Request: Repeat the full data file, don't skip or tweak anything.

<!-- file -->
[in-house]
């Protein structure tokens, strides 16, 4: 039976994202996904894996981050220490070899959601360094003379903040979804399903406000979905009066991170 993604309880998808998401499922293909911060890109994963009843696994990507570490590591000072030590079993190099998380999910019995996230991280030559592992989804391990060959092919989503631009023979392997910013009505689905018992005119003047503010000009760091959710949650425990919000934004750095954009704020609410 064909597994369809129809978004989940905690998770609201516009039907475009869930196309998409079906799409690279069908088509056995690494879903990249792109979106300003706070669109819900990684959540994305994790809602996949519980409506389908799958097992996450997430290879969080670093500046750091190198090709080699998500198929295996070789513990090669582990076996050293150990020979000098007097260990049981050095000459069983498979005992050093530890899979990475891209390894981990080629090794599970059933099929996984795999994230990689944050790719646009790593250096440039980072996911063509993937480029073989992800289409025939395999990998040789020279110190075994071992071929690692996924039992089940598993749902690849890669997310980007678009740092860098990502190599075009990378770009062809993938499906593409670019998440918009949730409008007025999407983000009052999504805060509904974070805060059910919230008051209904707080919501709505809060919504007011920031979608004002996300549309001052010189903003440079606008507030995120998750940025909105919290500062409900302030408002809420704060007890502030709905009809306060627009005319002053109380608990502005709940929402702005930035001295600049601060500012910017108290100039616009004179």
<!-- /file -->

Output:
[in-house]
């Protein structure tokens, strides 16, 4: 039976994202996904894996981050220490070899959601360094003379903040979804399903406000979905009066991170 993604309880998808998401499922293909911060890109994963009843696994990507570490590591000072030590079993190099998380999910019995996230991280030559592992989804391990060959092919989503631009023979392997910013009505689905018992005119003047503010000009760091959710949650425990919000934004750095954009704020609410 064909597994369809129809978004989940905690998770609201516009039907475009869930196309998409079906799409690279069908088509056995690494879903990249792109979106300003706070669109819900990684959540994305994790809602996949519980409506389908799958097992996450997430290879969080670093500046750091190198090709080699998500198929295996070789513990090669582990076996050293150990020979000098007097260990049981050095000459069983498979005992050093530890899979990475891209390894981990080629090794599970059933099929996984795999994230990689944050790719646009790593250096440039980072996911063509993937480029073989992800289409025939395999990998040789020279110190075994071992071929690692996924039992089940598993749902690849890669997310980007678009740092860098990502190599075009990378770009062809993938499906593409670019998440918009949730409008007025999407983000009052999504805060509904974070805060059910919230008051209904707080919501709505809060919504007011920031979608004002996300549309001052010189903003440079606008507030995120998750940025909105919290500062409900302030408002809420704060007890502030709905009809306060627009005319002053109380608990502005709940929402702005930035001295600049601060500012910017108290100039616009004179």